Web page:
Stalking the Wily DEERE

| September/October 1974

  • Casterans Flexible Truck Tractor
    Courtesy of John Davidson, Box 4, Bristol, Wisconsin 53104
    John Davidson

  • Casterans Flexible Truck Tractor

R.R.3 Waverly, KS 66871

My husband, Glenn, is a true sportsman. He is a tractor hunter. At last count, our fence row was home to fifteen old tractors of various makes, models, and states of repair. (I say at last count because the number may have gone up since I last checked.) By far the most prevalent specie is the John Deere, the more mature, the better. Stalking the Wily Deere is a real adventure for my husband. Even though it is camouflaged by protective coloration of green and yellow, the seasoned Deere-stalker can spot one a mile away. Its native hatitat is farm country, and is most often seen at farm sales, in junkyards and farmyards, or along the fence row at the back of somebody's place. It takes much skill and cunning to outbid the next guy at the sale or to talk the owner into selling. But the prize is worth winning. When my husband gets his hands on a vintage model, his face lights up with the same joy and pride he felt when our first son was born.

Repair parts for the old creatures are even more elusive than the beasts themselves. Since most parts departments merely look blank, they are generally taken from tractors of the same kind in even worse shape, but sometimes the hunter must range farther a field. Although I do not know a head gasket from a hole in the ground, I have dispatched letters to as far away as South Dakota in search of parts for these creatures. Then it's time for the 3 R's -- repairing, replacing, and renovating the old machines. The final step is the test run, which consists of charging around and around the chicken house eight or ten times.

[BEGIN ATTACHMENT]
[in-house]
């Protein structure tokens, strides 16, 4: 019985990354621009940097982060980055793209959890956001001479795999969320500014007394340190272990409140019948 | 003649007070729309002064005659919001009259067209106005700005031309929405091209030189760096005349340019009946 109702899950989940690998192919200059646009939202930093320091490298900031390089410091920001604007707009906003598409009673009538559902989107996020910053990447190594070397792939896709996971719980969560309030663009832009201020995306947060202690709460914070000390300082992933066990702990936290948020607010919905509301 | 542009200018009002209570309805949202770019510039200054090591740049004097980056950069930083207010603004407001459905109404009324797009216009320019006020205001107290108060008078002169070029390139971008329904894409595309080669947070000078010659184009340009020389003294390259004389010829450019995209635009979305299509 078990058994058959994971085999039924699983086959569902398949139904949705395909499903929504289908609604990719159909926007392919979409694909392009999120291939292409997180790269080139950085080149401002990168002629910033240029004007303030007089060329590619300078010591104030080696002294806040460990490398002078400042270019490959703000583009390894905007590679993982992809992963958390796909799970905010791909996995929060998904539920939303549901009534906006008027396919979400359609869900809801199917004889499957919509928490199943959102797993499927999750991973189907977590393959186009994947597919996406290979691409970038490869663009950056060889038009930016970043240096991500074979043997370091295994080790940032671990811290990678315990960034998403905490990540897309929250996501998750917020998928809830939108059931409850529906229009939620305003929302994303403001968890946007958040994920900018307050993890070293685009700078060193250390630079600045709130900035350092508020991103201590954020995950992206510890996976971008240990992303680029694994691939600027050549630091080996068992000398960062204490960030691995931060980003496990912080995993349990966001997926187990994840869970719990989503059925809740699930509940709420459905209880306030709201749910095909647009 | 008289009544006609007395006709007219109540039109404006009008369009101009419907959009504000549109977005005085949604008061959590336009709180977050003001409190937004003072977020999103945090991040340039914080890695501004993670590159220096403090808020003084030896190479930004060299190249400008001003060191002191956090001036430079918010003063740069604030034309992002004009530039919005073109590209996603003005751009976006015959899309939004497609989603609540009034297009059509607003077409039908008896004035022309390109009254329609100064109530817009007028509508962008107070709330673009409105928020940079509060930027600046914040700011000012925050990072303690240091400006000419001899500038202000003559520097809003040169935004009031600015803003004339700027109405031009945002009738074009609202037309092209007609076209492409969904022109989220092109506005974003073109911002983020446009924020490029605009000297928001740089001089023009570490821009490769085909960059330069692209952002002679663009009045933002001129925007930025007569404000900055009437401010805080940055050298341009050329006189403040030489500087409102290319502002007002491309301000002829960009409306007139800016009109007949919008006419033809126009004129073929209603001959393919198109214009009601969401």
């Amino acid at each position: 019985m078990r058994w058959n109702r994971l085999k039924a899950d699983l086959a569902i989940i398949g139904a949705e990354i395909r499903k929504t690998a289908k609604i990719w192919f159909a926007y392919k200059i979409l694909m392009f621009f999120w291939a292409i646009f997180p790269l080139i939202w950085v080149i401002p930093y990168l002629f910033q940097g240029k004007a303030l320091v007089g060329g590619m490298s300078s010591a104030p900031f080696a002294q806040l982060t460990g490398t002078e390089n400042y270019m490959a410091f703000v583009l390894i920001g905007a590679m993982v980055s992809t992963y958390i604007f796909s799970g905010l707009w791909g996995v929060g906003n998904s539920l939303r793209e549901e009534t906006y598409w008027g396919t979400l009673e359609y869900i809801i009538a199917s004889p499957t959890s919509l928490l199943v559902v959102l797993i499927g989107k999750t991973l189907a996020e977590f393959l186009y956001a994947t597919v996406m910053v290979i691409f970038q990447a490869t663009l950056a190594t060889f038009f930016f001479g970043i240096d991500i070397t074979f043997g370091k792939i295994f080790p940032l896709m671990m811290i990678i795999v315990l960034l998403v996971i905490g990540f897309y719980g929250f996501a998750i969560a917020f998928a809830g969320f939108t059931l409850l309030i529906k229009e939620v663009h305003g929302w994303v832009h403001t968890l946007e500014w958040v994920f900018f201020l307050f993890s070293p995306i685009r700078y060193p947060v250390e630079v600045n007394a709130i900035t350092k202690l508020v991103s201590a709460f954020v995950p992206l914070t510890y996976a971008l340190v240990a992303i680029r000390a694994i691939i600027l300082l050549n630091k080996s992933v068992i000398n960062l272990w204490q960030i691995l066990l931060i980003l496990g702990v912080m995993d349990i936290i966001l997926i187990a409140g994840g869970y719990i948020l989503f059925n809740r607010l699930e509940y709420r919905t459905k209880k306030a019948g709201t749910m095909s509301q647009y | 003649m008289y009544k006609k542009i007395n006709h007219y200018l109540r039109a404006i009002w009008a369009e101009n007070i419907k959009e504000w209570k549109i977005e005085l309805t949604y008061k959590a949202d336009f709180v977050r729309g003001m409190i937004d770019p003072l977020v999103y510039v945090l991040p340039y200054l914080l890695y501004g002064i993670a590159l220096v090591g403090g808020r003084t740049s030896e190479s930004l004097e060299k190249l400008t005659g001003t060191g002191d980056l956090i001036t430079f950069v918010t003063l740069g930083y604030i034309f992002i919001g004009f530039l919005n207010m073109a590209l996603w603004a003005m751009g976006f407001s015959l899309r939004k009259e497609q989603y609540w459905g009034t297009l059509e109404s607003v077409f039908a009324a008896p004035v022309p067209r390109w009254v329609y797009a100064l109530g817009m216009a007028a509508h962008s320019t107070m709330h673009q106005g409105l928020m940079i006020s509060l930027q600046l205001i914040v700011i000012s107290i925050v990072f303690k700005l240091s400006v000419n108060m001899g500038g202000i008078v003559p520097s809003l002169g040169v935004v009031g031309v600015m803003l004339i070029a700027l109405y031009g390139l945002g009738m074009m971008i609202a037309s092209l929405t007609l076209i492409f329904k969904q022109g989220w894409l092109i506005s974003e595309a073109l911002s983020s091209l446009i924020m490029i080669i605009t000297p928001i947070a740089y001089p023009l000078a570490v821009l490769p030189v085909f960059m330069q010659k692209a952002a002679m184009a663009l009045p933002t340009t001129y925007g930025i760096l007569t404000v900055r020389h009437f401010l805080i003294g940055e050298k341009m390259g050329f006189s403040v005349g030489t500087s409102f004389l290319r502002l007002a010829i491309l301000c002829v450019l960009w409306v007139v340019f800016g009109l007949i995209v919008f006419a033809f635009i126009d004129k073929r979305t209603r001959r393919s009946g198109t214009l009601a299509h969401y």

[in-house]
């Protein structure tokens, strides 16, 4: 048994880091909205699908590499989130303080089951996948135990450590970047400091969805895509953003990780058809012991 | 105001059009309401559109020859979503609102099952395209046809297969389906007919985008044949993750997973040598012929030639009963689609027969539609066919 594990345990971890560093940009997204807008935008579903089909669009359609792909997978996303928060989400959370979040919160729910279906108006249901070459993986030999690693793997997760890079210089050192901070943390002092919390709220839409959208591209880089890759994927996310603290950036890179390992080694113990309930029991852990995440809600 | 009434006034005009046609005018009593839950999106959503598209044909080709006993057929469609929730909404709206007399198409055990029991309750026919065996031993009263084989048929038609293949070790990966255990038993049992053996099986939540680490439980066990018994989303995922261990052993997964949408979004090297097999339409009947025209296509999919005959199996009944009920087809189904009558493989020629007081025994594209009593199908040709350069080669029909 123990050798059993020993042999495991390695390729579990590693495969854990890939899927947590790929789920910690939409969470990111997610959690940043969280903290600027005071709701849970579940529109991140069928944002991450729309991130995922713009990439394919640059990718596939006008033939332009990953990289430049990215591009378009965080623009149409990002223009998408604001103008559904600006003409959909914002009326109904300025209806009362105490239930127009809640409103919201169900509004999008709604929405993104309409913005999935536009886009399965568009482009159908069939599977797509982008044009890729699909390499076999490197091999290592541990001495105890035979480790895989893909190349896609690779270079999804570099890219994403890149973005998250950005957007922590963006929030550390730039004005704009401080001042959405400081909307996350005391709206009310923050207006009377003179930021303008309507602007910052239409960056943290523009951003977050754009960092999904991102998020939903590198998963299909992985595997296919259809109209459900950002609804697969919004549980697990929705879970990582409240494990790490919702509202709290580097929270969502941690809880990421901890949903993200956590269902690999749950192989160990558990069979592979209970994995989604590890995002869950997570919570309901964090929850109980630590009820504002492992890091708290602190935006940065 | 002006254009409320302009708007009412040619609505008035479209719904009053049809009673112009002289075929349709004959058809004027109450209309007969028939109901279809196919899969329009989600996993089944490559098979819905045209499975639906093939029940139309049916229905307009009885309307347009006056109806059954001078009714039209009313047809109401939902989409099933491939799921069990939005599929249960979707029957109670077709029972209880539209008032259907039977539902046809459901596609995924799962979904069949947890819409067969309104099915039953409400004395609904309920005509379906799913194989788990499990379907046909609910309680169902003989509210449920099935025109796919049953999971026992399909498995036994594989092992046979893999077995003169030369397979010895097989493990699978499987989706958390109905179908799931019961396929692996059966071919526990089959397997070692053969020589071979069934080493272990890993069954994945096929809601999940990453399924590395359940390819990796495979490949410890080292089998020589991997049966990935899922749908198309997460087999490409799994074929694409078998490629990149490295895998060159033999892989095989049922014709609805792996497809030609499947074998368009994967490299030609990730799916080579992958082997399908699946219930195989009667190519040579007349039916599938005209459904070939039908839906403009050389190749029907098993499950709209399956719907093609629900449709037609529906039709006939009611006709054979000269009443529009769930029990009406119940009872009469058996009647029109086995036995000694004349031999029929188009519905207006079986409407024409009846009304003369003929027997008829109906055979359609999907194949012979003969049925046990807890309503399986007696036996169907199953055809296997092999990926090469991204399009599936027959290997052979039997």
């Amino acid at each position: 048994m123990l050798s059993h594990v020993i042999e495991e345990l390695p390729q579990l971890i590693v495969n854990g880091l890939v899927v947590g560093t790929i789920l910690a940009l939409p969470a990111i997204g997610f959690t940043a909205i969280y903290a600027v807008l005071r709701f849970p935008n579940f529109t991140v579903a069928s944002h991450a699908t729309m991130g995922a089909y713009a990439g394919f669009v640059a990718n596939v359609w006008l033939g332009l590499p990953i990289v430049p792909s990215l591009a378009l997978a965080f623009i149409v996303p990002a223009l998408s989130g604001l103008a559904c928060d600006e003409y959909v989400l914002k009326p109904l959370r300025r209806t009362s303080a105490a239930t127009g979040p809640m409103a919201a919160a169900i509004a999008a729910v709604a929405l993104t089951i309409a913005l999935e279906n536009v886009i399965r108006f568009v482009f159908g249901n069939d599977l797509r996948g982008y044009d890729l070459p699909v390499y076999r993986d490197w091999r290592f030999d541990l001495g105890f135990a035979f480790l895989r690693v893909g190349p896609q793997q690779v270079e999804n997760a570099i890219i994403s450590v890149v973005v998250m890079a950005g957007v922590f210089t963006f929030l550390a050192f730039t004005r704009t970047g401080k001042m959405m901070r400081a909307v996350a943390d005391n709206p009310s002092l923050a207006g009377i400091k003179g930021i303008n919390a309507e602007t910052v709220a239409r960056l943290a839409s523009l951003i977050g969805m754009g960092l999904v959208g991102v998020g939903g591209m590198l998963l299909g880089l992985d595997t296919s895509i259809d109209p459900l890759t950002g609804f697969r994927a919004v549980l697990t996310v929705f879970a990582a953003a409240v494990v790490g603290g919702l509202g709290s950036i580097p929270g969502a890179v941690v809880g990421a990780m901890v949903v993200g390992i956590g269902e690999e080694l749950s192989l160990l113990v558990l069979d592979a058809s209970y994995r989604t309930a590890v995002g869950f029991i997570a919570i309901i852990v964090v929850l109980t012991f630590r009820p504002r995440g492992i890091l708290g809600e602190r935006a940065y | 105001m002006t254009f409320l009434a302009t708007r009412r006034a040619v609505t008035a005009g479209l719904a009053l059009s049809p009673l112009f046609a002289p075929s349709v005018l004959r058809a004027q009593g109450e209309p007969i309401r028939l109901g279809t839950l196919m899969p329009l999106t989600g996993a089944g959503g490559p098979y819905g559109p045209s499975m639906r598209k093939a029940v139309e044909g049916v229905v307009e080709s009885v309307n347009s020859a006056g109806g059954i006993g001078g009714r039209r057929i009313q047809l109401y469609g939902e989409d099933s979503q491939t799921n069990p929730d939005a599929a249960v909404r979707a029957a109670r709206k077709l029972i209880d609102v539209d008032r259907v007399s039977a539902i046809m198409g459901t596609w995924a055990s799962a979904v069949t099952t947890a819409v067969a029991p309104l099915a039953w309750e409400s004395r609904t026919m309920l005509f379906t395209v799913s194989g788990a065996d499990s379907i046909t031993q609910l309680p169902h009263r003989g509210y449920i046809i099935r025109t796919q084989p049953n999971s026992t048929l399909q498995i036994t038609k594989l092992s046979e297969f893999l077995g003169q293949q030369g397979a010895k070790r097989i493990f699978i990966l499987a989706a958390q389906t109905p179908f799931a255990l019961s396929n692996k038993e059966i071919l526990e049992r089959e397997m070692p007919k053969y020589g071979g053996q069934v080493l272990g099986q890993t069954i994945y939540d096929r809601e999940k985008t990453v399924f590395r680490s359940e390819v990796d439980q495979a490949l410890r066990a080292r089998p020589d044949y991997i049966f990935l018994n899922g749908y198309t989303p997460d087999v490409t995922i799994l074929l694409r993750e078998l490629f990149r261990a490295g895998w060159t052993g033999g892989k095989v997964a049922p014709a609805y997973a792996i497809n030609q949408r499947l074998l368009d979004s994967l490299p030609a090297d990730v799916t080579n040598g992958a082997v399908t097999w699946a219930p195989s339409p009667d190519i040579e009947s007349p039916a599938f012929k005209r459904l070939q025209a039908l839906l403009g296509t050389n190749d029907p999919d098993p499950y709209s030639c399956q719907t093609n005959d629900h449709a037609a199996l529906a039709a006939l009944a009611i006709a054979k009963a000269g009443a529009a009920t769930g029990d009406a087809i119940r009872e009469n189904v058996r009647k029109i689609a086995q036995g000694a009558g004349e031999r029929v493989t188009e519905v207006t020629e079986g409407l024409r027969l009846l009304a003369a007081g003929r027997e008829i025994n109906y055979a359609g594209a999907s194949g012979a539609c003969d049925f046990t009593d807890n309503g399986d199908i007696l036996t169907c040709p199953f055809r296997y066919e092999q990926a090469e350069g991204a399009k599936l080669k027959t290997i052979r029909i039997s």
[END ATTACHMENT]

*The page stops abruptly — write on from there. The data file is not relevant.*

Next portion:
Casterans Flexible Truck Tractor designed and built by J.F. Johnson & Company, 2317 N. 16th Street, Philadelphia, Pennsylvania. Photo by Williams & Deal of Broad & Erie Ave., Philadelphia, Pa.

John says he does not know where he got the picture, nor does he know anything about it, but it is an original and probably taken in Philadelphia.

Deere-hunting used to be a more or less solitary pursuit for my husband. But now he has found a fellow sportsman who is as crazy about old tractors as he is, so together they scour the territory for even older and more exotic varieties. It was in this search that they ran across a real trophy model. The friend wanted to find a John Deere GP similar to one his older brother used to own, so my big-hearted husband said, 'I know where there is one.' The two of them viewed the tractor and found the owner, who was willing to sell to the friend for a pittance. All went well until they got the tractor home and took a close look at the serial number. It was not a GP, but a C, a limited production model that not even all Deere buffs are aware of a real collector's item, according to the factory. My husband hasn't recovered yet. That was the big one that got away!


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